Clearly regulations are tightening but Dubai does not yet have any requirement for entities to maintain a register like Hong Kong and Singapore. Is Dubai more attractive than other jurisdictions such as Hong Kong and Singapore when it comes to privacy?
The Companies (Amendment) Bill 2017 (“Bill”) requires Hong Kong companies to keep and maintain a register of significant controllers (“SC Register”). The Bill was published together with the Anti-Money Laundering and Counter-Terrorist Financing (Financial Institutions) (Amendment) Bill 2017. The intention is to bring Hong Kong’s regulatory regime up to date in line with international requirements as promulgated by the Financial Action Task Force (FATF), an inter-governmental body that sets international standards on combating money laundering and terrorist financing.
Only companies “formed and registered” under the Hong Kong Companies Ordinance, with limited exceptions, will be caught. Non-Hong Kong companies, despite having registered in Hong Kong, are not required to keep a SC Register. This echoes the position stated in the Hong Kong Government’s Consultation Conclusion of April 2017, which says “… as regards foreign companies registered in Hong Kong, we are mindful that they may be subject to disclosure requirements of the jurisdictions in which they are incorporated. To place these companies under the proposed regime may dissuade them from coming to Hong Kong for fear of regulatory overlap…” (paragraph 2.8).
Other exceptions to the requirement of keeping a SC Register under the Bill are listed companies (which are yet subject to disclosure requirements under the Securities and Futures Ordinance) or companies that fall within a type or class of companies exempted by future regulation. In other words, save for the mentioned exceptions, dormant companies, financial institutions, charitable organisations and any other types of companies incorporated in Hong Kong (“applicable companies”) will each be required to keep a SC Register.
A person has significant control if it:
1. holds, directly or indirectly, more than 25% of the shares;
2. holds, directly or indirectly, more than 25% of the voting rights;
3. holds, directly or indirectly, the right to appoint or remove a majority of the board of directors;
4. has the right to exercise or actually exercises, significant influence or control; OR
5. has the right to exercise or actually exercises, significant influence or control over a trust or firm which is not a legal person, but whose trustees or members meets one or more of the conditions specified above.
The Companies (Amendment) Act 2017 requires Singapore companies and limited liability partnerships, as well as foreign companies registered to do business in Singapore, to keep registers of significant controllers and nominee directors. Other amendments include changes to the requirement for Singapore companies to execute deeds by affixing their common seal.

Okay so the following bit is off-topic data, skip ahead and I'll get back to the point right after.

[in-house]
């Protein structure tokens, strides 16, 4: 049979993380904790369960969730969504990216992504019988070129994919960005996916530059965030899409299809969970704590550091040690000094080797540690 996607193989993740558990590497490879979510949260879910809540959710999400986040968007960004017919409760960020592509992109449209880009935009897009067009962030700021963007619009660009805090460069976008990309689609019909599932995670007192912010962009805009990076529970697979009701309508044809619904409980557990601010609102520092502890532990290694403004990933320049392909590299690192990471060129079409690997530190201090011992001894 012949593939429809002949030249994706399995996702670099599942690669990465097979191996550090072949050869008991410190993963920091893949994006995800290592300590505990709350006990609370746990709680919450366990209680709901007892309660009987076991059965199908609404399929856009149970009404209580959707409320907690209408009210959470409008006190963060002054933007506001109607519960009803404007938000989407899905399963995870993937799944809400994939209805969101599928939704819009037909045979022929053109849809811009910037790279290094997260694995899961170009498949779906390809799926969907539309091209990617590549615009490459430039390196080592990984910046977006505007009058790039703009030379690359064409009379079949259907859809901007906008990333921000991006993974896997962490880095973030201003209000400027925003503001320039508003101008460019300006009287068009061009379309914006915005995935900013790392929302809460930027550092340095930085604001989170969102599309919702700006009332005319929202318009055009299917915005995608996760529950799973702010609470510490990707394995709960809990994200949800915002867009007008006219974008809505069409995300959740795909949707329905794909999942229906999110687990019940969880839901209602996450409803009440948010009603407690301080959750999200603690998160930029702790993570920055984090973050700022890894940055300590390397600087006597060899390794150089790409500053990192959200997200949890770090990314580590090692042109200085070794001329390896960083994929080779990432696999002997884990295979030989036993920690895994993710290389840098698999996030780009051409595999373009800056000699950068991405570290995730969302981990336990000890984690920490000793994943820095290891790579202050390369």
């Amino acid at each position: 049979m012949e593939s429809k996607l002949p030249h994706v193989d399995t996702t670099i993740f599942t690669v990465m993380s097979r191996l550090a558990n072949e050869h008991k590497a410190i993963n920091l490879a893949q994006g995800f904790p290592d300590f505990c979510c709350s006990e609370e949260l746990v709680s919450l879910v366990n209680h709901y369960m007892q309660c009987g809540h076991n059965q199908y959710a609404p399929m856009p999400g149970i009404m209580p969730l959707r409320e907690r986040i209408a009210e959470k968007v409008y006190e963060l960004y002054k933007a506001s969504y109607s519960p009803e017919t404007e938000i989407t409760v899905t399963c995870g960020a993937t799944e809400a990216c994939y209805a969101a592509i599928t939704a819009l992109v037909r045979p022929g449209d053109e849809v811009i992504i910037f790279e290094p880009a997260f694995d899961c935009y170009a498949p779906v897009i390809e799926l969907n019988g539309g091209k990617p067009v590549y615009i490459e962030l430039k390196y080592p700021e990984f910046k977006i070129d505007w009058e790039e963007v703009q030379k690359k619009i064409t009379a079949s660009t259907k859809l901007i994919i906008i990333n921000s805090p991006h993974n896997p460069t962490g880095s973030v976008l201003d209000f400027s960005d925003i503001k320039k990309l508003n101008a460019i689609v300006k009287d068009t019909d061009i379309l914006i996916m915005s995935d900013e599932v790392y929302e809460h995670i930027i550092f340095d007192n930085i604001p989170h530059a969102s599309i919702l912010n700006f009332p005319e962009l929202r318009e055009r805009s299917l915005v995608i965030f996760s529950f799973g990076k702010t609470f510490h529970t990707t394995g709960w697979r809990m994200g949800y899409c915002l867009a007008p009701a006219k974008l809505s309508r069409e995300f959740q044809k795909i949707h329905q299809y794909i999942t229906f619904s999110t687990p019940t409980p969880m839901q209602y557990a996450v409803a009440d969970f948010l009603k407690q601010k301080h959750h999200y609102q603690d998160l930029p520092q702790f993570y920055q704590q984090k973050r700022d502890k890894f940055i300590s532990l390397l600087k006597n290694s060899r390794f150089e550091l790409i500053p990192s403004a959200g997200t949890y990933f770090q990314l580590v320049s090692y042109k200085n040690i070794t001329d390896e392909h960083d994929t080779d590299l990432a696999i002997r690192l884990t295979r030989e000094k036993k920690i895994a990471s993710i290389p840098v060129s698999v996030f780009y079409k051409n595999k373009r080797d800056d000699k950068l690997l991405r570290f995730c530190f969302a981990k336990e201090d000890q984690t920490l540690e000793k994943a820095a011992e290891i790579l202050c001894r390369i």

The requirement to keep registers of significant controllers and nominee directors applies to the following entities:
- All companies and limited liability partnerships (LLP) incorporated / registered in Singapore will be required to maintain registers of controllers and registers of nominee directors at prescribed places (e.g. company’s registered office).
- Foreign companies registered in Singapore will also be required to maintain registers of controllers but not registers of nominee directors.
Entities exempted from the requirements include Singapore-incorporated companies listed on an approved exchange, Singapore financial institutions, and their wholly-owned subsidiaries. Also included in the exemption are companies (Singapore as well as foreign) listed on a foreign securities exchange with regulatory disclosure requirements and requirements relating to adequate transparency in respect of beneficial owners. For such companies, however, their wholly-owned subsidiaries are not exempted.
The registers will not be open to inspection by the public but must be available for inspection by the Accounting and Corporate Regulatory Authority (ACRA) and law enforcement authorities. For a company, a controller is an individual or corporate body that has a significant interest in, or significant control over, it:
- A person has “significant control” if he has the right to appoint or remove a majority or directors or has the right to exercise (or actually exercises) significant influence or control over matters that may be prescribed.
- A person has “significant interest” if he has an interest more than 25% of the shares held and/or 25% of voting rights. In determining whether a person has an interest in shares, the tests set out in section 7 of the Companies Act apply.
The application of these rules to determine whether a particular person appears on a company’s register of registrable controllers can be complex.